Quite interestingly, the exhibition opens with examples from two Old Masters, including a copy of Albrecht Dürer’s Martyrdom of Ten Thousand Christians, where the painter appears as a character, and a series of self-portraits by Rembrandt. The former was representative of a shift in the self-perception of the artist, which evolved from “craftsman” into “genius”. Rembrandt was keenly focused on drawing himself and, throughout his life, he produced more than 80 self-portraits, in which the appeared in different clothes, but with the focus always on his face. The exhibition the abruptly jumps to 20th-century self-portraiture.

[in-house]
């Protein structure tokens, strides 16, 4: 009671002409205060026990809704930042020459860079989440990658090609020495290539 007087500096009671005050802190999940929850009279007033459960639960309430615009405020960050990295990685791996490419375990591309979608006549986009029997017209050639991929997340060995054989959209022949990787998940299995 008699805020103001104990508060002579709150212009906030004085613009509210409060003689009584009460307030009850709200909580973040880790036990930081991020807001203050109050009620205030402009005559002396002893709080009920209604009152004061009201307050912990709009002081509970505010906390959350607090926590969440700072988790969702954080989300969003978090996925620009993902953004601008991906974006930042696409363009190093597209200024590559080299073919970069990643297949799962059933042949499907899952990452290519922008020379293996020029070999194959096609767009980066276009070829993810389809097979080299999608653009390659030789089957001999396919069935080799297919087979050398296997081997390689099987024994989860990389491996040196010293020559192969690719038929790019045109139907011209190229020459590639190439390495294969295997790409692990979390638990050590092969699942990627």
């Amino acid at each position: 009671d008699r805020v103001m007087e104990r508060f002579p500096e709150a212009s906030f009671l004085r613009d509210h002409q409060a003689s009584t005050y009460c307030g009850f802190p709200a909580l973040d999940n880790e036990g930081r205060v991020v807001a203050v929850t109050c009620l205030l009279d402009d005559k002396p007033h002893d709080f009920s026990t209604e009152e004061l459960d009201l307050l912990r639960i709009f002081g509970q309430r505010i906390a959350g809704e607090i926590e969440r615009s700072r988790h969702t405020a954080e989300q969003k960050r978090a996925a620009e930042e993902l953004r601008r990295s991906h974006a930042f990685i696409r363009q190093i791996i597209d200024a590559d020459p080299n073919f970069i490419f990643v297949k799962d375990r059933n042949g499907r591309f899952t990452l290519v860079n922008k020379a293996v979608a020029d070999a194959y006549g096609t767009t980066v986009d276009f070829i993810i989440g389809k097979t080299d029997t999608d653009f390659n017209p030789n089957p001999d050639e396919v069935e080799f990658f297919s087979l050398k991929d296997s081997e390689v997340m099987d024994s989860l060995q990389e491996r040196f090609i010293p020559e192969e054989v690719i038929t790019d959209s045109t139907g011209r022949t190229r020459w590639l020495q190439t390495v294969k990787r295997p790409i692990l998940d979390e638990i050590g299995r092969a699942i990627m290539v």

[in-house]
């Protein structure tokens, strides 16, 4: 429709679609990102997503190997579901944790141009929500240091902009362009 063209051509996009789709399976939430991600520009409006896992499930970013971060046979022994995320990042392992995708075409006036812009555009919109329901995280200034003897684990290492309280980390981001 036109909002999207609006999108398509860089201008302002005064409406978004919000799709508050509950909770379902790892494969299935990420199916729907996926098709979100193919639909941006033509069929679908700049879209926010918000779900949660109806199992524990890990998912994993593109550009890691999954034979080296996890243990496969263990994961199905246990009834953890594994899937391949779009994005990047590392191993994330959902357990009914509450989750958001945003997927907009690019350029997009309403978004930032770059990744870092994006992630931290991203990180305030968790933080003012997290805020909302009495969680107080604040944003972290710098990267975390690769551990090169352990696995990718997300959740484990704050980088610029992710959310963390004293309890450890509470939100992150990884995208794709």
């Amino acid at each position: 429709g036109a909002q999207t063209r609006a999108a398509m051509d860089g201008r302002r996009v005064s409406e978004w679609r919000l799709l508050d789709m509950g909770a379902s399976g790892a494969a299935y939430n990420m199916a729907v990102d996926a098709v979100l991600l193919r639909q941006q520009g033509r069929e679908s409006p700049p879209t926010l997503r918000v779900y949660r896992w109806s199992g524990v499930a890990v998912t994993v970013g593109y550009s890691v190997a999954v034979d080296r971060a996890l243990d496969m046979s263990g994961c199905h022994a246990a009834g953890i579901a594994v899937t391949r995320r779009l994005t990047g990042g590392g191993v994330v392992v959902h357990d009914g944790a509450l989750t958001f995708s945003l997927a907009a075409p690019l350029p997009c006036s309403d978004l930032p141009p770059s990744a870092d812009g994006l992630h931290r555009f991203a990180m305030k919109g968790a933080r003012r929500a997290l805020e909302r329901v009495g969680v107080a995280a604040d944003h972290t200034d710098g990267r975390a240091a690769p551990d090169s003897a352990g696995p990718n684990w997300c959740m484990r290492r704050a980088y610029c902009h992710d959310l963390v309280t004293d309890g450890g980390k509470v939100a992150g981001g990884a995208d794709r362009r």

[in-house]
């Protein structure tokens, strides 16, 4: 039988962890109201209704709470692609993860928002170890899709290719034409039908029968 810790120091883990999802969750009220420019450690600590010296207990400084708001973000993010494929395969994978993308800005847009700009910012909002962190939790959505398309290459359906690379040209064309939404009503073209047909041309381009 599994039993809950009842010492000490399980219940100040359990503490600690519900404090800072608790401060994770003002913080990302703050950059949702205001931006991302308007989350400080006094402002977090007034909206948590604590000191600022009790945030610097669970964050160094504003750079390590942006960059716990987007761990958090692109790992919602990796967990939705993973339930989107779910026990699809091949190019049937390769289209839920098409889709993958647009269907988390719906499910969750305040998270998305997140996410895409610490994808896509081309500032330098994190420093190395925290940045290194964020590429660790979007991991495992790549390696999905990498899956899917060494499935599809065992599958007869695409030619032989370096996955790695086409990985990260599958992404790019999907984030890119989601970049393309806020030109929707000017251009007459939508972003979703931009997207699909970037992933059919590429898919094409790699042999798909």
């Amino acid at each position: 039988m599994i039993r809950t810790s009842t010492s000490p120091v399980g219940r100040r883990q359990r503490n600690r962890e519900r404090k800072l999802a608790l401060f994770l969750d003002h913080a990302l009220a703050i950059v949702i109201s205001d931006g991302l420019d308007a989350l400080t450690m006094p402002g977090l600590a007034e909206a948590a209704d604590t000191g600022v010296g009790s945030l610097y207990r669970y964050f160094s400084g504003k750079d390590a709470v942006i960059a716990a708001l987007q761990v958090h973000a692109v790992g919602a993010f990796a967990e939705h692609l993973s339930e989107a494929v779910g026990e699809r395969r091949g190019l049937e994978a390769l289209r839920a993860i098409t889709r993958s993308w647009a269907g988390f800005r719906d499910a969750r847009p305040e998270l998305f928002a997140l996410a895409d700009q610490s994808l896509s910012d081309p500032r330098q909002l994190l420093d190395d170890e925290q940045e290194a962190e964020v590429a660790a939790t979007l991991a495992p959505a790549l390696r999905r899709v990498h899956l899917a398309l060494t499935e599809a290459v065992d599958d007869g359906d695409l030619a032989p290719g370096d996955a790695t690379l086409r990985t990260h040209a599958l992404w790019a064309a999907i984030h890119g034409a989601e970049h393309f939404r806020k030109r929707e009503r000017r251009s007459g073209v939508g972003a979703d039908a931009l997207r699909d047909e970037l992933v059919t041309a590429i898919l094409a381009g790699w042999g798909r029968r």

Egon Schiele is greatly represented in the show, and viewers can see how he toyed with the genre first in the relatively conservative Self-Portrait from 1906, which is a somewhat realistic work with watercolor and gouache on paper. Then, his triple self-portrait from 1913, sketch-like in appearance, challenges the ideas surrounding the genre by juxtaposing three different versions of himself, if not straight-up “selves.” His Man and Woman (or Lovers) from 1914 defies the conventions of two genres, traditional self-portraiture and the nude, by painting the male figure as staring defiantly at the viewer, and by having the female nude with her back turned to them. Similarly to Schiele, Oskar Kokoschka used self-portraiture to showcase his many “selves.” In The Painter And His Model (1923), he portrays himself in the act of painting a younger version of himself, referencing an artwork from 1910. In both of those portraits, he depicts himself as wounded, which served as a metaphor of society wounding the artist—he was an outcast. The ‘painter’ in the painting, however, represents his current self, a professor at Dresden whose fortunes changed for the best after the war.